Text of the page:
We talk and write about raising our consciousness, and becoming more conscious, the consciousness of nature, the evolution of consciousness, the development of consciousness—all valuable discussions but when lacking action they are not truly sustainable concepts.
Seeking higher consciousness can act like an opiate if we forget what really matters – our actions.
Sending love to the earth is good but doing love is better.
Sitting on the meditation cushion is good but compassion in action is better.
Too often I hear superiority within this concept of “higher consciousness” – we humans claim a particular variety of it and then spend our life developing it. But I wonder – shouldn’t we trust the more natural movement of life and as long as we understand that what we do reflects our true nature, reflects our level of consciousness then we are better to focus our energies on our actions.
Parker J Palmer teaches about the Mobius strip – – that which is within becomes manifest without. There is no real separation between our inner and outer landscape. Our consciousness is reflected in our actions; our actions reflect our consciousness.
A definition of consciousness includes, “the state of being awake and aware of one’s surroundings.” Of course this is basic at best, yet, holds the key to what consciousness is all about – being tuned in to life, to our surroundings. Then from this awareness we can choose to be of benefit, to live actively.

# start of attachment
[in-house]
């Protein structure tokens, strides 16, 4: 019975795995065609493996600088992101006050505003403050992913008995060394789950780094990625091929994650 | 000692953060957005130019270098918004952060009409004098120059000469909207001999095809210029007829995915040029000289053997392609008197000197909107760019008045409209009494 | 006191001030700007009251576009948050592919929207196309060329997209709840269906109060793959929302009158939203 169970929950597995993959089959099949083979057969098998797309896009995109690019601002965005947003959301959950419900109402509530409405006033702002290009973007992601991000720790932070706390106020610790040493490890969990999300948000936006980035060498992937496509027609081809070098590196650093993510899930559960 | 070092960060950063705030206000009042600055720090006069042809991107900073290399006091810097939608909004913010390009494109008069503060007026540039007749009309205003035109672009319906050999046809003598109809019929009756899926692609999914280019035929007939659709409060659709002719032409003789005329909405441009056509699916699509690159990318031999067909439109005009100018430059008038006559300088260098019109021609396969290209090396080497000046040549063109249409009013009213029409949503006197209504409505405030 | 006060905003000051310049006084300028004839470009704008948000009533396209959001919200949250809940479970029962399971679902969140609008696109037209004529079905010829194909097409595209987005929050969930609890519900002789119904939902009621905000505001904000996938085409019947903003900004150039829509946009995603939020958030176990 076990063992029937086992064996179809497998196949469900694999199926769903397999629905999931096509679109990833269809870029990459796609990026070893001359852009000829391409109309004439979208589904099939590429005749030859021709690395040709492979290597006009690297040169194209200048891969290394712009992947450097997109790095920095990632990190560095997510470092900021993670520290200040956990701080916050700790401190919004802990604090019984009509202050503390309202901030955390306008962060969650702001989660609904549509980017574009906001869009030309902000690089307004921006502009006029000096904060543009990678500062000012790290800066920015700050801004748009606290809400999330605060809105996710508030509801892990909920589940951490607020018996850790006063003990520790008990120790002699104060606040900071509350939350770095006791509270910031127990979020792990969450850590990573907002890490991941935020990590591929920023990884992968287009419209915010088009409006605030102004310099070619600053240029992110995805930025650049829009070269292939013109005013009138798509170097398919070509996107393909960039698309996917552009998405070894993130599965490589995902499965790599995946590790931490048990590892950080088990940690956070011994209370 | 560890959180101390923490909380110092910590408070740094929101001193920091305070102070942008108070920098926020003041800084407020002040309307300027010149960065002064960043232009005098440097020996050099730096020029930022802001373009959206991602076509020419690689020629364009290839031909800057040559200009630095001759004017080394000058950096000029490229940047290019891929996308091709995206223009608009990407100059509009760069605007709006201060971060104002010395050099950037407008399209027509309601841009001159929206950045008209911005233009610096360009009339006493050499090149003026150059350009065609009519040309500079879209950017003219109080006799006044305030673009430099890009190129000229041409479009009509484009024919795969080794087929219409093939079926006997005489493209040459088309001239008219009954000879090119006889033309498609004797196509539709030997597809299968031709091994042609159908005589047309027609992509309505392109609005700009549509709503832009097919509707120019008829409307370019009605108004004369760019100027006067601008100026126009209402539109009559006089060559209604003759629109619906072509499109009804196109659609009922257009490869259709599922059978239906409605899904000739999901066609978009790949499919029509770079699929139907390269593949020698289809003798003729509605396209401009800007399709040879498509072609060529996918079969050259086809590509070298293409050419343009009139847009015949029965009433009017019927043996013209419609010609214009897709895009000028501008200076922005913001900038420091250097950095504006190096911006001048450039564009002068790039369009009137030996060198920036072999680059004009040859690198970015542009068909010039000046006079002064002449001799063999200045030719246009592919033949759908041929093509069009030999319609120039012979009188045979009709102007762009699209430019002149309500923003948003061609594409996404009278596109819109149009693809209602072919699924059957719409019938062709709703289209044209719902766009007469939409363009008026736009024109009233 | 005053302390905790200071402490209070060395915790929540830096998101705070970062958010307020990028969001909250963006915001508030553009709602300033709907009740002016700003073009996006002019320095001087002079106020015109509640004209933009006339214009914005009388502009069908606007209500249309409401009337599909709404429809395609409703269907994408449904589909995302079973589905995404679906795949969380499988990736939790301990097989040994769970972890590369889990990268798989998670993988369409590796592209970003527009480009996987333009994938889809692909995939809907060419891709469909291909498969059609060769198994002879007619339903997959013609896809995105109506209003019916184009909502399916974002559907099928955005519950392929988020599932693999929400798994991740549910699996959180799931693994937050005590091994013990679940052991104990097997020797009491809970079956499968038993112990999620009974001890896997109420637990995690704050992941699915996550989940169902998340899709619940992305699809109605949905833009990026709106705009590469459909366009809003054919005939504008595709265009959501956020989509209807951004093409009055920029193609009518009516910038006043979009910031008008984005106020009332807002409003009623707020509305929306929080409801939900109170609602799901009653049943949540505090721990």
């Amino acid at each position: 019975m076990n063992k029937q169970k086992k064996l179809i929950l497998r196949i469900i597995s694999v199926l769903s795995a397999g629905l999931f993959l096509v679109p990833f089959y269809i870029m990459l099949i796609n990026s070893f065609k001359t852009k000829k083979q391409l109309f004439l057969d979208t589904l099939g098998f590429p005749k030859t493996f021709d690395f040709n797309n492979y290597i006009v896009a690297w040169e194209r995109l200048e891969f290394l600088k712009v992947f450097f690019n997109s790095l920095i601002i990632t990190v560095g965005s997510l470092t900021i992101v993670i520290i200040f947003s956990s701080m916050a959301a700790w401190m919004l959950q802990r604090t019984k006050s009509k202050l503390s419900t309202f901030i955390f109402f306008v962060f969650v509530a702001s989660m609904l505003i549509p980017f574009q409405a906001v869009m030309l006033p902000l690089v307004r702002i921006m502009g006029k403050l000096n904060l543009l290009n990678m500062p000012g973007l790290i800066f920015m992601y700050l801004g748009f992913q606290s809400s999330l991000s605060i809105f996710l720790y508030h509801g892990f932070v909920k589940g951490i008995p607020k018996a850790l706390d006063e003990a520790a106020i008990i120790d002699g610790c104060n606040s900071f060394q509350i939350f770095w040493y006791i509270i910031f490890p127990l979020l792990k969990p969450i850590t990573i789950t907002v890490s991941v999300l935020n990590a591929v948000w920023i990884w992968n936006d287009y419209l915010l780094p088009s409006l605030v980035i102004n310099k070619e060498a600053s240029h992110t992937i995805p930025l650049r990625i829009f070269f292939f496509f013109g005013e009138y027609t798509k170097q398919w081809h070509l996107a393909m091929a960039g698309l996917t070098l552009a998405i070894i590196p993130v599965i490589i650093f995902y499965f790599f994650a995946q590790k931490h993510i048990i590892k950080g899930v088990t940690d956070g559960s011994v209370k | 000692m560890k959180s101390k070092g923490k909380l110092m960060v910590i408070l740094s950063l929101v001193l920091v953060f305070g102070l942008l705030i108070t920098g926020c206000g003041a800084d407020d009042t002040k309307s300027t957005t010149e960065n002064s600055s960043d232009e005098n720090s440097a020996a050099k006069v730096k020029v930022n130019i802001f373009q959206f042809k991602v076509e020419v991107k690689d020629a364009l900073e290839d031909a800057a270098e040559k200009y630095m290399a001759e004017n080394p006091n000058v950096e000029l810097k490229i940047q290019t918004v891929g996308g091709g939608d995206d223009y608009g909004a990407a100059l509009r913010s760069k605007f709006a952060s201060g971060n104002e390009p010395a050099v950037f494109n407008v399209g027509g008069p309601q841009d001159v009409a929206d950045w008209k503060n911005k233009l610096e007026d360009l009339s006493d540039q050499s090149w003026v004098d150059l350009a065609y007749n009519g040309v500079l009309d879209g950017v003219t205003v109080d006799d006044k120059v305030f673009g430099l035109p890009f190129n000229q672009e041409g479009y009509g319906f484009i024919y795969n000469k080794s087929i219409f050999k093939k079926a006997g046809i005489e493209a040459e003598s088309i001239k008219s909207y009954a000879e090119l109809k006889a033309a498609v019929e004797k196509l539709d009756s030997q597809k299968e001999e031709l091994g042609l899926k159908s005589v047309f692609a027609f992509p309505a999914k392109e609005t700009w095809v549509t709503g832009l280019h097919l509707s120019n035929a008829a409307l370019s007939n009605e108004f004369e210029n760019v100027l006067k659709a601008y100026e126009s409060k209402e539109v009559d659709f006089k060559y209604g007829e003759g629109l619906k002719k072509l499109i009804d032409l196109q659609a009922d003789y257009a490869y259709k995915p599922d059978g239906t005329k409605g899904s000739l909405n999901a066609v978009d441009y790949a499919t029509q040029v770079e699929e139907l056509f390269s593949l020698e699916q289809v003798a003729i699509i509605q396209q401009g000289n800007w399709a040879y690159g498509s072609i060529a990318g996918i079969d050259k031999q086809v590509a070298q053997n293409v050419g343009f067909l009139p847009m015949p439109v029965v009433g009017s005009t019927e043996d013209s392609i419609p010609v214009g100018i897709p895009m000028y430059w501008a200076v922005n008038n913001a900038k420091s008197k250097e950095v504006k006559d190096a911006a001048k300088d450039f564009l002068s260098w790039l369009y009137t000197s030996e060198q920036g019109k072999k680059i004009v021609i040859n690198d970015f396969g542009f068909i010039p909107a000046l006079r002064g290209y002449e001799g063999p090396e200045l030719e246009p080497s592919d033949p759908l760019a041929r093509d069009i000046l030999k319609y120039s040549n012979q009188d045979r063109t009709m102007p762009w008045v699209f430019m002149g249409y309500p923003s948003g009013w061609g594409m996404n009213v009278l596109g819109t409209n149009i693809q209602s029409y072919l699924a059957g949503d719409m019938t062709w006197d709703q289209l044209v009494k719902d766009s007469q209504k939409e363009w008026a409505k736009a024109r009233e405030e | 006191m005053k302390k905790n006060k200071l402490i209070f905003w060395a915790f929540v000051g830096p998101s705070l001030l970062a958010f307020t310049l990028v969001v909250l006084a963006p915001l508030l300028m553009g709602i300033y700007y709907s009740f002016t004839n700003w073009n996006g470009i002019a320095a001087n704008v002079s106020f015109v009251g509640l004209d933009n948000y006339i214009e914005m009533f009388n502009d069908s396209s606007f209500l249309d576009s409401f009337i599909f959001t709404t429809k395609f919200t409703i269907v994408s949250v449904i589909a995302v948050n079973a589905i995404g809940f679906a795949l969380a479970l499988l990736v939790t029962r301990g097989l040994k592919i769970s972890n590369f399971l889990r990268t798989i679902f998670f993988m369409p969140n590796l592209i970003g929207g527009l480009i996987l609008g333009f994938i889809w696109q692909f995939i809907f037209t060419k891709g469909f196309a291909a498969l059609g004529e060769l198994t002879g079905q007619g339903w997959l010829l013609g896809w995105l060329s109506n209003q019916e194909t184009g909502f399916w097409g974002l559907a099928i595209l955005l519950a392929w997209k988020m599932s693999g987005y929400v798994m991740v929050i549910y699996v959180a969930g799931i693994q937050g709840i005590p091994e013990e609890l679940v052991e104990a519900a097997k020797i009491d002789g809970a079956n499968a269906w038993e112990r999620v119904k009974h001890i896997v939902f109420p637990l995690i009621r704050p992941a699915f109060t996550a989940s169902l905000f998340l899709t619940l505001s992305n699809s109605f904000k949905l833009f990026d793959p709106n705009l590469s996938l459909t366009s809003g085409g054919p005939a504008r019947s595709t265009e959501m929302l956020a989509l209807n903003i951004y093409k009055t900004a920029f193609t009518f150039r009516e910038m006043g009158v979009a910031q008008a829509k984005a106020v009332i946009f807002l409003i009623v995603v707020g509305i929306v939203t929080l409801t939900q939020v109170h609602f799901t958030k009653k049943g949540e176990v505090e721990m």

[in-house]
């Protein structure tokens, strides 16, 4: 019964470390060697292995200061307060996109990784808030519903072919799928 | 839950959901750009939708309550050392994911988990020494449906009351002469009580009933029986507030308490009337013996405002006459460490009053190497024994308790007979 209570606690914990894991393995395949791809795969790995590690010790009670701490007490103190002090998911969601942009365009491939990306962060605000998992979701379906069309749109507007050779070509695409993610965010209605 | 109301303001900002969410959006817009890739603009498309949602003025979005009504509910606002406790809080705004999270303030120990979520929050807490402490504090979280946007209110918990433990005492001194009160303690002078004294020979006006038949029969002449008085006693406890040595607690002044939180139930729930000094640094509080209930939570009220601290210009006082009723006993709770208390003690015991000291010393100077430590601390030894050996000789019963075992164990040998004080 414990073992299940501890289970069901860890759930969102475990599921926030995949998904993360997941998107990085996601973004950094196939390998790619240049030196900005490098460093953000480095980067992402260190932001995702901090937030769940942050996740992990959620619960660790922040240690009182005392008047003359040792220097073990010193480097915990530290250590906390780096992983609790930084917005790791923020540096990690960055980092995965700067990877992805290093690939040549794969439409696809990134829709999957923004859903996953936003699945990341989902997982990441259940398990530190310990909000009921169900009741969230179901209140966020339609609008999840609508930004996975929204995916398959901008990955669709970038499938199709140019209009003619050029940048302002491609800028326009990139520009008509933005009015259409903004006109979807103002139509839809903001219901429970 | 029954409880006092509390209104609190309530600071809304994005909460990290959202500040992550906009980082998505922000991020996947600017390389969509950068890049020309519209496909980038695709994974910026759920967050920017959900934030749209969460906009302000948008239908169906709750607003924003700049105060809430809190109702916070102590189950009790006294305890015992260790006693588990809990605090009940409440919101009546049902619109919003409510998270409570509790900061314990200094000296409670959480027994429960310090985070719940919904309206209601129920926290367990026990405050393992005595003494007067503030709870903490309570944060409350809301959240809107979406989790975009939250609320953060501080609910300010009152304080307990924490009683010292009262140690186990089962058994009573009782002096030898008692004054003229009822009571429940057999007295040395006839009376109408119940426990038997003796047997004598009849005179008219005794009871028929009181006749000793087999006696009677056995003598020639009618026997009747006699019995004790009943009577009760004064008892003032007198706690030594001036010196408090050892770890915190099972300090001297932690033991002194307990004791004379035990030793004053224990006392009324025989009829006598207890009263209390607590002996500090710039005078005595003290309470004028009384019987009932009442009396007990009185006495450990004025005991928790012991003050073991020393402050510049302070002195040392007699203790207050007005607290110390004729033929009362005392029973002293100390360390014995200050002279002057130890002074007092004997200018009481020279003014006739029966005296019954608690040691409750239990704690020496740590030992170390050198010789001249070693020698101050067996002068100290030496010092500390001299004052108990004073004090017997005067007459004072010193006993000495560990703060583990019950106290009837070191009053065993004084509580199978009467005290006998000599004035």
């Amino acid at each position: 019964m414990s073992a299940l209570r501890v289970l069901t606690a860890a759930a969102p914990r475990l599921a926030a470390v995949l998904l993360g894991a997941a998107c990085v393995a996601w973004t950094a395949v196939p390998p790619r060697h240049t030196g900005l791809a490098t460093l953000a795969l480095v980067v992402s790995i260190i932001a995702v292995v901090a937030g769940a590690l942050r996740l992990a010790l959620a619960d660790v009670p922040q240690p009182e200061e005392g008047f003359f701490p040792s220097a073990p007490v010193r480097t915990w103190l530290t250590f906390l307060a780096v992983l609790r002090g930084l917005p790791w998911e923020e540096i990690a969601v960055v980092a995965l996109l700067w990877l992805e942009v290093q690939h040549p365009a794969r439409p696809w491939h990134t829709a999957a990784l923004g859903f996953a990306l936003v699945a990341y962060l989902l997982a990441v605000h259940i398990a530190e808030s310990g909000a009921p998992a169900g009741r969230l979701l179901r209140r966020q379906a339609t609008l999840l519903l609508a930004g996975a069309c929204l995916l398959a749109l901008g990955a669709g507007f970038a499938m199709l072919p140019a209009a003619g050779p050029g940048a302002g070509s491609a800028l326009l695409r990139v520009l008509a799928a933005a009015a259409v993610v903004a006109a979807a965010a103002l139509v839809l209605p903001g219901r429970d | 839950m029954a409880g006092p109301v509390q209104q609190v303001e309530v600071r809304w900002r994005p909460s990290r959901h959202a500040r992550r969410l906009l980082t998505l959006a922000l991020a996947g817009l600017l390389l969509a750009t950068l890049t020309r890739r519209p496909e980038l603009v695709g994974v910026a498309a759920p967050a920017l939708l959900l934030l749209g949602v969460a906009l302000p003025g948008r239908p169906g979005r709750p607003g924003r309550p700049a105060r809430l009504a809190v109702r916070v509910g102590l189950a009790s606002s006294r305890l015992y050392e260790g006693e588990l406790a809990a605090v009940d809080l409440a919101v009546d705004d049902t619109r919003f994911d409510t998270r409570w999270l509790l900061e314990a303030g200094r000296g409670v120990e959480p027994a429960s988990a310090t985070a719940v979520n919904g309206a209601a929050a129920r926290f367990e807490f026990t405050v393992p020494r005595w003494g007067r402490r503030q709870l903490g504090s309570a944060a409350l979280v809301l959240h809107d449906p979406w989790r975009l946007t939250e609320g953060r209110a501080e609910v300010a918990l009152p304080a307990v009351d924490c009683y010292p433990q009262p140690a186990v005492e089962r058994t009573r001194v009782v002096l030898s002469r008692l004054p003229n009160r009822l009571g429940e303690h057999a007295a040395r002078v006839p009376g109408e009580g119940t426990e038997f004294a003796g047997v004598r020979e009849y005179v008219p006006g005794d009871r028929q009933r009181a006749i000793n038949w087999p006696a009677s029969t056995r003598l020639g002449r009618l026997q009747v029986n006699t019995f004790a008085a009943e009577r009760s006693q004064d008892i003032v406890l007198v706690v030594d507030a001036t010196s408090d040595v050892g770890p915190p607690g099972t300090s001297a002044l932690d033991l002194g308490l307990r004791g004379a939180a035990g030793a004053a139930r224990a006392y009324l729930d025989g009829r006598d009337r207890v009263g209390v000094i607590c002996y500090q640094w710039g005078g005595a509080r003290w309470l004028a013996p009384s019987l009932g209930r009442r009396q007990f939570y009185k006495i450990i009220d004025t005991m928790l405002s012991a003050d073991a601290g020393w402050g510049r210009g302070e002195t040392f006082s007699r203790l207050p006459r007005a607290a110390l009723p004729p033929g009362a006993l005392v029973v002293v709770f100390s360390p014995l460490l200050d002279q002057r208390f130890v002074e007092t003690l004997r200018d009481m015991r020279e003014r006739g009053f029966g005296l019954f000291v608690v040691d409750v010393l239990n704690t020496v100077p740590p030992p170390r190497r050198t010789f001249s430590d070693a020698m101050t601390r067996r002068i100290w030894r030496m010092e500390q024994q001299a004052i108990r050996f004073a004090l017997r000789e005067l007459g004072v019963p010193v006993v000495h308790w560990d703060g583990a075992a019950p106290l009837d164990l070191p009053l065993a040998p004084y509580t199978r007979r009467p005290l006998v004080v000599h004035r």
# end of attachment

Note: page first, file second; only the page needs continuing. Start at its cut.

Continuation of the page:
Even if we are to put one step toward some cause we hold dear, like recycling all our plastic because we believe this helps, this alone demonstrates a high level of consciousness: A sustainable consciousness through action.
- Being kind to someone is such an action.
- Fulfilling a dream is such an action.
- Peacefully protesting is such an action.
- Exchanging stories with others is such an action.
- Holding a conversation with the natural world is such an action.
- Not giving up on someone is such an action.
- To “set out upon that road” is such an action – –
It is I who must begin.
Once I begin, once I try—
here and now,
right where I am,
not excusing myself
by saying things
would be easier elsewhere,
without grand speeches and
but all the more persistently
—to live in harmony
with the “voice of Being,” as I
understand it within myself—
as soon as I begin that,
I suddenly discover,
to my surprise, that
I am neither the only one,
nor the first,
nor the most important one
to have set out
upon that road.
Whether all is really lost
or not depends entirely on
whether or not I am lost. –Vaclav Havel, It Is I Who Must Begin from Teaching with Fire: Poetry that Sustains the Courage to Teach
Join me this October on a year-long pilgrimage of action — The Zero Point Agreement & the Gifts You Were Born With.